Dengue Virus

Volume 338 of the series Current Topics in Microbiology and Immunology pp 83-98


Cellular Immunology of Sequential Dengue Virus Infection and its Role in Disease Pathogenesis

  • Alan L. RothmanAffiliated withCenter for Infectious Disease and Vaccine Research, University of Massachusetts Medical School Email author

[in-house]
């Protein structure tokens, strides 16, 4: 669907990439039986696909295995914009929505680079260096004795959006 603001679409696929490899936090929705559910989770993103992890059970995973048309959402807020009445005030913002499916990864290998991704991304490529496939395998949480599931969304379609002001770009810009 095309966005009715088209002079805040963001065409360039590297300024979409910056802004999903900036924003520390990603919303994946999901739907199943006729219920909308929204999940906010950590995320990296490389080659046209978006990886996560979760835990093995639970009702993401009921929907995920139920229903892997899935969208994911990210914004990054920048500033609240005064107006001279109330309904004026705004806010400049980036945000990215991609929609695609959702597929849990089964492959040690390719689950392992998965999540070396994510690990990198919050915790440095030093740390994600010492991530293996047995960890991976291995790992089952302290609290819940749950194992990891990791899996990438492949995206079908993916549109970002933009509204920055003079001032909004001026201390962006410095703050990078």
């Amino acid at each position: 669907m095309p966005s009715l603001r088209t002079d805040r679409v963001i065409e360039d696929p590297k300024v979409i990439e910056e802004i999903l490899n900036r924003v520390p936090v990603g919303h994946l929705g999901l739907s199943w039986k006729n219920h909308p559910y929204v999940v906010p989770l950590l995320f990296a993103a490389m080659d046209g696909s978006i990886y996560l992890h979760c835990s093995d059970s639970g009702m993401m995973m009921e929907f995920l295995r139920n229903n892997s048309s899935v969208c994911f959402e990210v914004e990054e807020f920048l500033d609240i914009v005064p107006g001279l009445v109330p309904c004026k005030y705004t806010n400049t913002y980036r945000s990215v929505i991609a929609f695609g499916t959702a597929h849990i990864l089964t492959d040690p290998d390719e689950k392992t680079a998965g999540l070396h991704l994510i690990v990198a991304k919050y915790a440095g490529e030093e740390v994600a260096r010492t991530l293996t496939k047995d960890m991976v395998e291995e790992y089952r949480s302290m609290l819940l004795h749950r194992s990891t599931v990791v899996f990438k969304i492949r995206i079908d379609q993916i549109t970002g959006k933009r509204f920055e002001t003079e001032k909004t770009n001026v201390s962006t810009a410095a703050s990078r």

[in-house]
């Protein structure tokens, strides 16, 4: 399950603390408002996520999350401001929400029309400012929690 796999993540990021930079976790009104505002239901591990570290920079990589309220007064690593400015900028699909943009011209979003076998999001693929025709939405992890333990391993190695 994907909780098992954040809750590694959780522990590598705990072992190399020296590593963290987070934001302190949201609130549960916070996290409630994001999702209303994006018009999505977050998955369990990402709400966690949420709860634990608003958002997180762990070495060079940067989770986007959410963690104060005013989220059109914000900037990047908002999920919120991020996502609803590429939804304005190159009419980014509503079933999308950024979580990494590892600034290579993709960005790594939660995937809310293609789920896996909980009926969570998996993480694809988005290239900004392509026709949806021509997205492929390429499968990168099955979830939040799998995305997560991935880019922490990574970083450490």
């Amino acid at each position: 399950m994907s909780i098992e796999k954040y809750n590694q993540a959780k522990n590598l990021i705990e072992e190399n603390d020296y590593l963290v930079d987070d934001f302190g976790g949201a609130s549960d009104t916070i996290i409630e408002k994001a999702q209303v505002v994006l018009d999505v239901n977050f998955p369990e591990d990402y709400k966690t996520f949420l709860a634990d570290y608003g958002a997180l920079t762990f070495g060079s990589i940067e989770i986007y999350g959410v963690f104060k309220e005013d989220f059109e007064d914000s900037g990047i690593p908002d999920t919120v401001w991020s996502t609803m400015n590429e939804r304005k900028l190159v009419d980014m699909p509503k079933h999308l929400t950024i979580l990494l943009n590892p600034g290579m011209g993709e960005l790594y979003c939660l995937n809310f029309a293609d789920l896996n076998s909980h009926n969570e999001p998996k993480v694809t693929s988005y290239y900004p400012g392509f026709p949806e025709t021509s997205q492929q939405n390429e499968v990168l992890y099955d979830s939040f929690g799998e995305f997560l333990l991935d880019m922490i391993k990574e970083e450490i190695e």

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The increased risk for severe dengue disease during secondary dengue virus (DENV) infections, along with the clinical and pathological evidence pointing to cytokines as the proximal mediators of disease, has interested cellular immunologists in exploring the role of DENV-specific T lymphocytes in the pathogenesis of dengue-associated plasma leakage. Recent technological advances in the analysis of virus-specific T cells, applied to blood samples collected before, during and after acute DENV infections, have demonstrated that memory DENV-specific T cells from a prior infection respond with altered cytokine production to heterologous DENV serotypes and that the level of activation and expansion of these memory cells during acute DENV infection correlates with disease severity. Limited data suggest that specific T cell response profiles may predict a higher risk for severe disease during secondary infection. Application of these techniques and principles to animal models and to clinical trials may advance the development of novel therapeutics and protective vaccines.